A report in the Washington Post newspaper in the USA has revealed that there has been a significant increase in secret requests for electronic surveillance in domestic criminal cases over the last decade. They also revealed that only a tiny number of these requests ever become public knowledge.
Their investigation looked at the data from just two US Federal Courts; one in the District of Columbia and one from Northern Virginia. These two courts were specifically chosen as they are the only ones in the USA to have disclosed any surveillance data at all, and are also among the country’s most active for this type of case.
Huge increase in requests
What they found was a 300% increase in the number of electronic data requests to the District of Columbia Federal Court between 2004 and 2015. Between 2012 and 2013 alone, the number doubled from 235 requests to 564.
The same pattern was repeated, on an even more dramatic scale, in the Northern Virginia Federal Court where the number of requests rose from 305 in 2011 to 1,800 in 2016; a 500% rise.
These requests are being made under the Electronic Communications Privacy Act 1986 – a piece of legislation that has been widely attacked for being totally outdated, despite the efforts of several subsequent pieces of legislation to bring it into line with modern technological developments.
Data from the US Justice Department shows that for the last year in which data is available, 2013, there were in excess of 42,000 such requests made nationwide, which is a sixfold increase from 2004.
Requests Made Public
Perhaps even more shocking than the increase in requests is the number of requests which have been unsealed, or in other words made public.
Of the 235 requests made in the District of Columbia Federal Court in 2012, just three have been unsealed. But in Northern Virginia, the figure is even worse, with just one of the 4,113 applications across a five-year period being unsealed.
A spokesperson for the US Justice Department, Peter Carr, told the Washington Post “there are no broad generalizations or presumptions about when matters are sealed or not sealed,” and that decisions are “an individualized process.”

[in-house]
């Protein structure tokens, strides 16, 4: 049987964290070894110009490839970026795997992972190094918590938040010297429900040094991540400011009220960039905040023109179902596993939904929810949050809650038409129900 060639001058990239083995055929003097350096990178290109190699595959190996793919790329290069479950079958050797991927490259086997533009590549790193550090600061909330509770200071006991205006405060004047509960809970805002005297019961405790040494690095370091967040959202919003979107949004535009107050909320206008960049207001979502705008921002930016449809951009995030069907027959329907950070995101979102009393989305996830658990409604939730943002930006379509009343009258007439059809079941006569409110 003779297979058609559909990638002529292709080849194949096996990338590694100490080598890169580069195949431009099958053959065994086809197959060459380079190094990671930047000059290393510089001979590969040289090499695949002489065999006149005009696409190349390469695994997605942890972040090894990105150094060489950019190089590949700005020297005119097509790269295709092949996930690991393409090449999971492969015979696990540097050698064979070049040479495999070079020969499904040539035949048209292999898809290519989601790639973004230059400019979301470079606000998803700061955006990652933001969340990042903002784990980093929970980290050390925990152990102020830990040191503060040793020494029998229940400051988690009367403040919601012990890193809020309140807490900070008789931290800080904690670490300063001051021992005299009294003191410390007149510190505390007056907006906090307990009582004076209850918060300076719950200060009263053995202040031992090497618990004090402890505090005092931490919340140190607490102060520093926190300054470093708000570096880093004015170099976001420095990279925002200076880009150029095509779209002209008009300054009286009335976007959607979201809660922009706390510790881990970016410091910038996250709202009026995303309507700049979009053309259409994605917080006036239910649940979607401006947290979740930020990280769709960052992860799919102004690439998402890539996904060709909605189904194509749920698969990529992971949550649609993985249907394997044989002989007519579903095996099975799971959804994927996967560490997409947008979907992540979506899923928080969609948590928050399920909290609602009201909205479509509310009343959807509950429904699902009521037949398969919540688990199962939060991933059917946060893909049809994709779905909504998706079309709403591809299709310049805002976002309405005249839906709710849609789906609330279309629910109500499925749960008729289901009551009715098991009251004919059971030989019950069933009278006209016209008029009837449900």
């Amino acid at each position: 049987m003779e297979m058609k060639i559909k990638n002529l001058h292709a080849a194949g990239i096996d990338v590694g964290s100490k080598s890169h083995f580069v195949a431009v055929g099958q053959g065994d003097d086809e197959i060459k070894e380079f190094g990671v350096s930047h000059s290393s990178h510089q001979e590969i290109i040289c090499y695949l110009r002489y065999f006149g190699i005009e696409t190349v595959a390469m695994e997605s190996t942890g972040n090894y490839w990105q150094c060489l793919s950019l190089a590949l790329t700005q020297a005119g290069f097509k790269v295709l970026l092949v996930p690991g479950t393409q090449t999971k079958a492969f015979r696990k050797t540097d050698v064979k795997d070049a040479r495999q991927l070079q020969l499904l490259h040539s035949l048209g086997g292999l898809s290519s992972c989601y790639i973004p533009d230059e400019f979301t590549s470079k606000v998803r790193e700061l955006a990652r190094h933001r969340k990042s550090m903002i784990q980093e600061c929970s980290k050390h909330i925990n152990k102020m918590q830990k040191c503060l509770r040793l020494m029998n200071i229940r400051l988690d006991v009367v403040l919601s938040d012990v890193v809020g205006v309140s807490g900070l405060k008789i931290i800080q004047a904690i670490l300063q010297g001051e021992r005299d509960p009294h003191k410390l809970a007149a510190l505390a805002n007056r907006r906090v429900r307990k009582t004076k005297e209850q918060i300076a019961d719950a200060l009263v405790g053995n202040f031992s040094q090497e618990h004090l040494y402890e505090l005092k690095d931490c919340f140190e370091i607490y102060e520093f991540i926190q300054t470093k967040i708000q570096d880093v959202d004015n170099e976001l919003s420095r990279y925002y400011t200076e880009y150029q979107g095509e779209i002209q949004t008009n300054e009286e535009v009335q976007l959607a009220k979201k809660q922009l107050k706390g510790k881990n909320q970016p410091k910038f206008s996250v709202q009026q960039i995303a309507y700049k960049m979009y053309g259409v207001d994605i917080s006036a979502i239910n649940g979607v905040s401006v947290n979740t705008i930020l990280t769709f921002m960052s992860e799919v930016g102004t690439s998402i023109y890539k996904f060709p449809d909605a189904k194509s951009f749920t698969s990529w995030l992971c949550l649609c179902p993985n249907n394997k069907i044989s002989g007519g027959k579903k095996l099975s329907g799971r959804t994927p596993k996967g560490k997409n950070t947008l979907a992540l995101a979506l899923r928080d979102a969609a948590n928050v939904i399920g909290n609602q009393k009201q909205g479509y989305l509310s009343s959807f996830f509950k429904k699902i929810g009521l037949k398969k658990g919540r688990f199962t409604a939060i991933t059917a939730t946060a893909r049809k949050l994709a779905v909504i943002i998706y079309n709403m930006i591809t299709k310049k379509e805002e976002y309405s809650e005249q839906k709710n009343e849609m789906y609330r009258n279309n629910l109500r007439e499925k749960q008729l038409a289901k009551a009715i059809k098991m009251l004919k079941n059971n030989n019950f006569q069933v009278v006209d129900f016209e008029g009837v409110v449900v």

Reasons not to publicly disclose can include protecting witnesses and those found innocent as well as protecting ongoing investigations, but none of these factors would be expected to expect such an overwhelming majority of requests.
Brett Max Kaufman, from the American Civil Liberties Union’s Center for Democracy, commented to the Washington Post that unsealing such requests are “an important first step for courts to recognize that they have been enabling a kind of vast, secret system of surveillance that we now know to be so pervasive.”
Essentially the issue boils down to transparency, which the US Government does not have a strong record on when it comes to online surveillance.
As Kaufman went on to say, how can anyone understand the nature of these surveillance requests and whether they are necessary and proportionate when the bulk of the information is never revealed. “The government should disclose it and related materials so the public can decide for itself whether this kind of operation was lawful or wise.”
Sadly, secrecy on matters of surveillance is nothing new in the US and it seems unlikely that it will change anytime soon. Internet users who want to protect themselves from such state surveillance would be best advised to use a VPN to render themselves anonymous online and encrypt all the data to protect it.
But the fact remains that the US Government seems set to continue to use intrusive surveillance across its law enforcement provisions for the foreseeable future.